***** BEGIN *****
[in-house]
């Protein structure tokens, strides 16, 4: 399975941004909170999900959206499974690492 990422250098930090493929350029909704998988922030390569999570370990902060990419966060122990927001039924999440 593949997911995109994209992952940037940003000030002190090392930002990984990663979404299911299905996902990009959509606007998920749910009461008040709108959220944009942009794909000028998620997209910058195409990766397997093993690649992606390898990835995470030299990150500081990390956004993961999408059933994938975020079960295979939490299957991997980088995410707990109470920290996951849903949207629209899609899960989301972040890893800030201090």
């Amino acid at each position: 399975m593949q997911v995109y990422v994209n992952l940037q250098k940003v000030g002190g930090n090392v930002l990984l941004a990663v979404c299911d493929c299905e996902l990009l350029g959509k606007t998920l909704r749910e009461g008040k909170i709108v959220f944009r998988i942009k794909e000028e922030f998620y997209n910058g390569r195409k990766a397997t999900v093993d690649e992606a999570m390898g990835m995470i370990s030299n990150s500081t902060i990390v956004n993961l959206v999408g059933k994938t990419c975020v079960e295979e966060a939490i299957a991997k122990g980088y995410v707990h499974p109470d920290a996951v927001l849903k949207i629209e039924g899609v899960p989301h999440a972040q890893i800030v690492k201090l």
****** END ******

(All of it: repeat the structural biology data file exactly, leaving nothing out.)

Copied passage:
[in-house]
């Protein structure tokens, strides 16, 4: 399975941004909170999900959206499974690492 990422250098930090493929350029909704998988922030390569999570370990902060990419966060122990927001039924999440 593949997911995109994209992952940037940003000030002190090392930002990984990663979404299911299905996902990009959509606007998920749910009461008040709108959220944009942009794909000028998620997209910058195409990766397997093993690649992606390898990835995470030299990150500081990390956004993961999408059933994938975020079960295979939490299957991997980088995410707990109470920290996951849903949207629209899609899960989301972040890893800030201090």
């Amino acid at each position: 399975m593949q997911v995109y990422v994209n992952l940037q250098k940003v000030g002190g930090n090392v930002l990984l941004a990663v979404c299911d493929c299905e996902l990009l350029g959509k606007t998920l909704r749910e009461g008040k909170i709108v959220f944009r998988i942009k794909e000028e922030f998620y997209n910058g390569r195409k990766a397997t999900v093993d690649e992606a999570m390898g990835m995470i370990s030299n990150s500081t902060i990390v956004n993961l959206v999408g059933k994938t990419c975020v079960e295979e966060a939490i299957a991997k122990g980088y995410v707990h499974p109470d920290a996951v927001l849903k949207i629209e039924g899609v899960p989301h999440a972040q890893i800030v690492k201090l």